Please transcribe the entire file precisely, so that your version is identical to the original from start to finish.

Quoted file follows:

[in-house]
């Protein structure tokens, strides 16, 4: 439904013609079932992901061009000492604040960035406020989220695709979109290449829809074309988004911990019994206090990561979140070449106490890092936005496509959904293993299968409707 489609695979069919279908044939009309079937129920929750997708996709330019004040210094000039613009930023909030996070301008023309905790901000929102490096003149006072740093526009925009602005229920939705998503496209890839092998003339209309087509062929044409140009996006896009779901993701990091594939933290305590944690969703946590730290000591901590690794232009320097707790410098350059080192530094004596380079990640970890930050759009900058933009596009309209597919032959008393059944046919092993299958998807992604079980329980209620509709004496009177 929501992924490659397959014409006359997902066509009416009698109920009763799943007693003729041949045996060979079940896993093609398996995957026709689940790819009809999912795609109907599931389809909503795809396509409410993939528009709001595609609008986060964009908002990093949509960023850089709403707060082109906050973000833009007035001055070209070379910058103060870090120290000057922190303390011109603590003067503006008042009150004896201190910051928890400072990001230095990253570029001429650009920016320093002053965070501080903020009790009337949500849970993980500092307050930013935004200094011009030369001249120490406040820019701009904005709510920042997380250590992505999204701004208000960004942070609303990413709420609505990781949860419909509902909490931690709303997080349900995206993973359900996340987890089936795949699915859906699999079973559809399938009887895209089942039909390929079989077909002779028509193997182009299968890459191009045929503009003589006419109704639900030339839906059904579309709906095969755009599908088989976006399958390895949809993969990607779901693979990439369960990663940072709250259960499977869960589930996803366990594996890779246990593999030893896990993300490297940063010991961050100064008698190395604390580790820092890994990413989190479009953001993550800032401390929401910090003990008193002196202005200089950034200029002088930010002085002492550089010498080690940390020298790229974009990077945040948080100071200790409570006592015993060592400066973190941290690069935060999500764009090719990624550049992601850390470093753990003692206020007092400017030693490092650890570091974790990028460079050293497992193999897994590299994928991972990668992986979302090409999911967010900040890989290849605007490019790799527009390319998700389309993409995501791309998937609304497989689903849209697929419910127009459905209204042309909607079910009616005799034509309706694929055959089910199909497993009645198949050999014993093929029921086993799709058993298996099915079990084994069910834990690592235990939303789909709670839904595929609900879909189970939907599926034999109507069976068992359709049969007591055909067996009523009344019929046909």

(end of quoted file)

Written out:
[in-house]
């Protein structure tokens, strides 16, 4: 439904013609079932992901061009000492604040960035406020989220695709979109290449829809074309988004911990019994206090990561979140070449106490890092936005496509959904293993299968409707 489609695979069919279908044939009309079937129920929750997708996709330019004040210094000039613009930023909030996070301008023309905790901000929102490096003149006072740093526009925009602005229920939705998503496209890839092998003339209309087509062929044409140009996006896009779901993701990091594939933290305590944690969703946590730290000591901590690794232009320097707790410098350059080192530094004596380079990640970890930050759009900058933009596009309209597919032959008393059944046919092993299958998807992604079980329980209620509709004496009177 929501992924490659397959014409006359997902066509009416009698109920009763799943007693003729041949045996060979079940896993093609398996995957026709689940790819009809999912795609109907599931389809909503795809396509409410993939528009709001595609609008986060964009908002990093949509960023850089709403707060082109906050973000833009007035001055070209070379910058103060870090120290000057922190303390011109603590003067503006008042009150004896201190910051928890400072990001230095990253570029001429650009920016320093002053965070501080903020009790009337949500849970993980500092307050930013935004200094011009030369001249120490406040820019701009904005709510920042997380250590992505999204701004208000960004942070609303990413709420609505990781949860419909509902909490931690709303997080349900995206993973359900996340987890089936795949699915859906699999079973559809399938009887895209089942039909390929079989077909002779028509193997182009299968890459191009045929503009003589006419109704639900030339839906059904579309709906095969755009599908088989976006399958390895949809993969990607779901693979990439369960990663940072709250259960499977869960589930996803366990594996890779246990593999030893896990993300490297940063010991961050100064008698190395604390580790820092890994990413989190479009953001993550800032401390929401910090003990008193002196202005200089950034200029002088930010002085002492550089010498080690940390020298790229974009990077945040948080100071200790409570006592015993060592400066973190941290690069935060999500764009090719990624550049992601850390470093753990003692206020007092400017030693490092650890570091974790990028460079050293497992193999897994590299994928991972990668992986979302090409999911967010900040890989290849605007490019790799527009390319998700389309993409995501791309998937609304497989689903849209697929419910127009459905209204042309909607079910009616005799034509309706694929055959089910199909497993009645198949050999014993093929029921086993799709058993298996099915079990084994069910834990690592235990939303789909709670839904595929609900879909189970939907599926034999109507069976068992359709049969007591055909067996009523009344019929046909």